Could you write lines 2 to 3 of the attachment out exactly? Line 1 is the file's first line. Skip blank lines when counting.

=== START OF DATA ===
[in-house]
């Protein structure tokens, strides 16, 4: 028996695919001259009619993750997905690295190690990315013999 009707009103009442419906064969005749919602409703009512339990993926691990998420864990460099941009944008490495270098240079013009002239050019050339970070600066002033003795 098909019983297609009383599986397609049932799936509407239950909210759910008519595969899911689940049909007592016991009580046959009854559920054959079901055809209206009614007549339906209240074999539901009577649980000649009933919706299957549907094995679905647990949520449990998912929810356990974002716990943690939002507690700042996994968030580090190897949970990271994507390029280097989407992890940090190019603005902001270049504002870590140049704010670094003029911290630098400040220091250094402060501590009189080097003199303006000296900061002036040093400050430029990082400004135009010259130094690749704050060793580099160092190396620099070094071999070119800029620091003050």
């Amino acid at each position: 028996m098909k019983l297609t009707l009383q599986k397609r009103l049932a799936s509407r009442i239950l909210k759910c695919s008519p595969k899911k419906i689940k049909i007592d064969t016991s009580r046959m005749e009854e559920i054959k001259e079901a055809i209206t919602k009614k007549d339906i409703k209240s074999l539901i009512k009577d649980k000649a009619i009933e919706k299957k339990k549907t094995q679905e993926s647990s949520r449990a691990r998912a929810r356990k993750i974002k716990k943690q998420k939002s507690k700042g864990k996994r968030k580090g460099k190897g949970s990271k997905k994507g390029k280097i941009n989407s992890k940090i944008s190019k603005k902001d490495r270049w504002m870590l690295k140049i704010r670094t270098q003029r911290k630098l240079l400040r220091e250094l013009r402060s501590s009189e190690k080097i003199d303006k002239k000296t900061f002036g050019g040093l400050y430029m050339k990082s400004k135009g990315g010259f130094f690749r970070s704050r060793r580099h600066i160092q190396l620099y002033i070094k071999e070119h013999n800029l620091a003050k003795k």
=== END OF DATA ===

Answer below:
């Protein structure tokens, strides 16, 4: 028996695919001259009619993750997905690295190690990315013999 009707009103009442419906064969005749919602409703009512339990993926691990998420864990460099941009944008490495270098240079013009002239050019050339970070600066002033003795 098909019983297609009383599986397609049932799936509407239950909210759910008519595969899911689940049909007592016991009580046959009854559920054959079901055809209206009614007549339906209240074999539901009577649980000649009933919706299957549907094995679905647990949520449990998912929810356990974002716990943690939002507690700042996994968030580090190897949970990271994507390029280097989407992890940090190019603005902001270049504002870590140049704010670094003029911290630098400040220091250094402060501590009189080097003199303006000296900061002036040093400050430029990082400004135009010259130094690749704050060793580099160092190396620099070094071999070119800029620091003050």
């Amino acid at each position: 028996m098909k019983l297609t009707l009383q599986k397609r009103l049932a799936s509407r009442i239950l909210k759910c695919s008519p595969k899911k419906i689940k049909i007592d064969t016991s009580r046959m005749e009854e559920i054959k001259e079901a055809i209206t919602k009614k007549d339906i409703k209240s074999l539901i009512k009577d649980k000649a009619i009933e919706k299957k339990k549907t094995q679905e993926s647990s949520r449990a691990r998912a929810r356990k993750i974002k716990k943690q998420k939002s507690k700042g864990k996994r968030k580090g460099k190897g949970s990271k997905k994507g390029k280097i941009n989407s992890k940090i944008s190019k603005k902001d490495r270049w504002m870590l690295k140049i704010r670094t270098q003029r911290k630098l240079l400040r220091e250094l013009r402060s501590s009189e190690k080097i003199d303006k002239k000296t900061f002036g050019g040093l400050y430029m050339k990082s400004k135009g990315g010259f130094f690749r970070s704050r060793r580099h600066i160092q190396l620099y002033i070094k071999e070119h013999n800029l620091a003050k003795k």